child abuse

Will pregnant drug users soon be indicted for child abuse?

In a perfect world, nobody would abuse drugs because substance abuse harms your body, but in a world full of pain, grief, and hardship, people turn to drug and alcohol abuse because they’re trying to escape the pain inside and sometimes they feel like nothing else can take it away. No woman in her right mind would abuse drugs while carrying an unborn child, yet the nature of addiction is such that you can’t stop even if you wanted to. What does this mean for babies who did not ask to be born into this world, much less be born with defects that could have easily been prevented? Should this be constituted as child abuse? The Superior Court Judge Geoffrey Moulton seems to think so, according to a news source. A Pittsburgh Post-Gazette reporter quoted the judge: “…a mother’s substance abuse while pregnant may constitute child abuse if child welfare authorities can prove she intentionally, knowingly or recklessly caused…bodily injury to a child after birth.” According to the US News & World Report a few days ago, the Pennsylvania Supreme Court has yet to decide whether a woman’s use of illicit drugs during pregnancy will qualify as child abuse.

Will attorneys be successful in judging a mother’s motives for drug use?

Any addiction professional will tell you that when clients come in for substance abuse treatment, they will be diagnosed with a co-occurring disorder associated with a substance use disorder. Individuals are never diagnosed with just a substance use disorder alone. Co-occurring disorders like depression, anxiety, paranoia, and bipolar disorder are considered mental illness, and these are the impetus behind use, abuse, and dependence on alcohol and other drugs. To claim that a mother intentionally, knowingly or recklessly caused bodily injury to her unborn child is to discount the nature of substance abuse addiction, and such an argument would quickly lose ground in the courts.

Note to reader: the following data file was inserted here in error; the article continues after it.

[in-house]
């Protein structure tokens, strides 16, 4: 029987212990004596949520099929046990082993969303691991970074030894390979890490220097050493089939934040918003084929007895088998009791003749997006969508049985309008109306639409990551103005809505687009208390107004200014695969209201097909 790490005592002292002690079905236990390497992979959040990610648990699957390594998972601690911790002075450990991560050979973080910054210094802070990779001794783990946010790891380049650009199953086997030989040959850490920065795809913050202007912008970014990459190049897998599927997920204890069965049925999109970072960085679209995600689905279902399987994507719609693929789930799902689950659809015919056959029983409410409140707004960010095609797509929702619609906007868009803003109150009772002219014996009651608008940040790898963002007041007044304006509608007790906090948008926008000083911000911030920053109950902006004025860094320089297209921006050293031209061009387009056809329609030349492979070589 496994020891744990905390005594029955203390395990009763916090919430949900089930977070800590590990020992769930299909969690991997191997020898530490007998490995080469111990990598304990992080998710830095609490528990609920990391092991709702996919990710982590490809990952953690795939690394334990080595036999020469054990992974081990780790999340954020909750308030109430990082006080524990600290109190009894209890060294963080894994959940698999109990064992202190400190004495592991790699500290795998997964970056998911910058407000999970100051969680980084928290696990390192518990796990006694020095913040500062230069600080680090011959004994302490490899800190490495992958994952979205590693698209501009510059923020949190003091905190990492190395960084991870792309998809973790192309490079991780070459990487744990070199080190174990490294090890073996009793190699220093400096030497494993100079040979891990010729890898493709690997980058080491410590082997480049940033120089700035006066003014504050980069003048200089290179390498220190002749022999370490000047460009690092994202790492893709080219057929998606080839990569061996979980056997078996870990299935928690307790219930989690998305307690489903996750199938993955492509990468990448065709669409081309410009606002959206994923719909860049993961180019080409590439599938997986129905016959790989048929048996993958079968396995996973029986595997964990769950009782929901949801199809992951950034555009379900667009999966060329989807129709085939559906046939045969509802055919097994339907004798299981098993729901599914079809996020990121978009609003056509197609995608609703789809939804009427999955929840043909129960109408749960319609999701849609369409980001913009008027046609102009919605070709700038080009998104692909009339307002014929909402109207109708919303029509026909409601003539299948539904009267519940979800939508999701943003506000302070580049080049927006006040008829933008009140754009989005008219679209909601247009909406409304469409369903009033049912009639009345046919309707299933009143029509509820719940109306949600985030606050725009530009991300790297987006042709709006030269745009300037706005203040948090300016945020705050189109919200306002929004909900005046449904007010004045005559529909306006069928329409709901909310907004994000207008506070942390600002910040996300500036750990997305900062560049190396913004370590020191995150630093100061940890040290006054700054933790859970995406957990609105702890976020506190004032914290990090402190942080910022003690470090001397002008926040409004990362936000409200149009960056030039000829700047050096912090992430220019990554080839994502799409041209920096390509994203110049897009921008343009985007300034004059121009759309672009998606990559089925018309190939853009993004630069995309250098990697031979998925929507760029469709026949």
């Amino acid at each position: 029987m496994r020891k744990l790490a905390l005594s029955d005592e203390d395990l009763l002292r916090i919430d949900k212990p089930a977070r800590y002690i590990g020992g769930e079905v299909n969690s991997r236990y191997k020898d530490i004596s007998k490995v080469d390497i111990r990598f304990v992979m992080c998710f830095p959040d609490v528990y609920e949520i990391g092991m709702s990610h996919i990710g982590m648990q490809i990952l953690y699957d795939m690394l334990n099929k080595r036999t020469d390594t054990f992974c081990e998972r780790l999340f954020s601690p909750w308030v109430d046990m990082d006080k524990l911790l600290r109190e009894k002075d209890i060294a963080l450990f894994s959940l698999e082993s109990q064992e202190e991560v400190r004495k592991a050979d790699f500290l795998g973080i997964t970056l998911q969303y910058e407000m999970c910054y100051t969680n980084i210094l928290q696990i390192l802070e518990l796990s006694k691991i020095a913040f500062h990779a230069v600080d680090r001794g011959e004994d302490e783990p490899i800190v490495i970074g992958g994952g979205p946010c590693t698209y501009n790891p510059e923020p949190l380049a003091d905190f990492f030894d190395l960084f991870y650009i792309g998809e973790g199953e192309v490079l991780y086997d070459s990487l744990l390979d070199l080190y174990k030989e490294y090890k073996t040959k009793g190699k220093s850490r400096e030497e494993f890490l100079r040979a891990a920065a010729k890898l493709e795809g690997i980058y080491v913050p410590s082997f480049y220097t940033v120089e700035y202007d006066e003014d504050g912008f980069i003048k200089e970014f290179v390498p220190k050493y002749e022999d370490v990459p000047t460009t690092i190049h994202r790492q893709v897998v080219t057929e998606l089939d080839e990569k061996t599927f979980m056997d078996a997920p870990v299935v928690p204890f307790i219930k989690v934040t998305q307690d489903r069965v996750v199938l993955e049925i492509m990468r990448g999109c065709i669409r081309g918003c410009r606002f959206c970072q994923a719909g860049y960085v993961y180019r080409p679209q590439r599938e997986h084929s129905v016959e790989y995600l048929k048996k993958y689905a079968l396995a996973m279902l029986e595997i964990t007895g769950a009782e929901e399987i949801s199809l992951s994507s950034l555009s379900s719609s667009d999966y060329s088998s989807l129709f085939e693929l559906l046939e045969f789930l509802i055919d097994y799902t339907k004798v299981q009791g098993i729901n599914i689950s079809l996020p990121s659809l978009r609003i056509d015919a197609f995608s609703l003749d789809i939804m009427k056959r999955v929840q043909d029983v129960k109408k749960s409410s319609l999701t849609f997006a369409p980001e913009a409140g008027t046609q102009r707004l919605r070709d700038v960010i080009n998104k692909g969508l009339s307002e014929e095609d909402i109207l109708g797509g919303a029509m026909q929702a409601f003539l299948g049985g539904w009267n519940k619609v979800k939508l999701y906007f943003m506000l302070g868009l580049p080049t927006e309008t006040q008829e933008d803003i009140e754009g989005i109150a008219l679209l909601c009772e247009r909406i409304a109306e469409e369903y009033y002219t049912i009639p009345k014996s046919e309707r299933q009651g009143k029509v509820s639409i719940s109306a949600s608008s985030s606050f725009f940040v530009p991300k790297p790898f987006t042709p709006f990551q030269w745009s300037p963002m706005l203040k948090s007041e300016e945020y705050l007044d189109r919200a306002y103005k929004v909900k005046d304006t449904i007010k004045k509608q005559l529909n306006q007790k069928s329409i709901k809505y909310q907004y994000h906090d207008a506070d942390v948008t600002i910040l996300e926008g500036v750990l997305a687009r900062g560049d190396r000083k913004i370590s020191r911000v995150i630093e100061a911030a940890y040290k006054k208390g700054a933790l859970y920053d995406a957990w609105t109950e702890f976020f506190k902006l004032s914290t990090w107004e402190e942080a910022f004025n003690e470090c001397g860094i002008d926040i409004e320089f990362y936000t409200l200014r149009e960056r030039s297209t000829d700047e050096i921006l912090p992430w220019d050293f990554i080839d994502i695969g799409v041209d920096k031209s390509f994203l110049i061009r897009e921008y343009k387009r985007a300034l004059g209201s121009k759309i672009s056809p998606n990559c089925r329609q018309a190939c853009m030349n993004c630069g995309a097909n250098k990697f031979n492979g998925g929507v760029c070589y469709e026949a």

Criminalization would only increase public health harm, not decrease it

One rationale behind legalizing cannabis this year in California was that incarceration of marijuana users would be a waste of taxpayers’ dollars because it does not really decrease the usage of weed. How is this any different from criminalizing mothers who are addicted to substance abuse? If they could control it, they would not use. As some lawyers put it, “[W]omen with a substance abuse disorder during pregnancy need treatment…and the threat of being punished by the state will drive women away from treatment, thus risking their own and their child’s health.”

What we need is dual diagnosis treatment, not another form of punishment

We need to see that substance abuse is a symptom of a deeper problem, and dual diagnosis treatment gets to the root of the problem by addressing the emotional and psychological factors that affect people’s decisions about their lifestyles. New Method Wellness, one of the nation’s best centers for alcohol and drug rehabilitation, integrates evidence-based practices with holistic therapy to heal the whole person – mind, body, and spirit – and helps thousands of individuals recover from addiction and successfully rebuild their lives. Among many of New Method Wellness’s treatment programs, gender-specific therapy is available for women and is offered at various levels, from Intensive Outpatient (IOP) to Residential Treatment.

If you or a loved one needs help to overcome addiction, call 866.951.1824 today!

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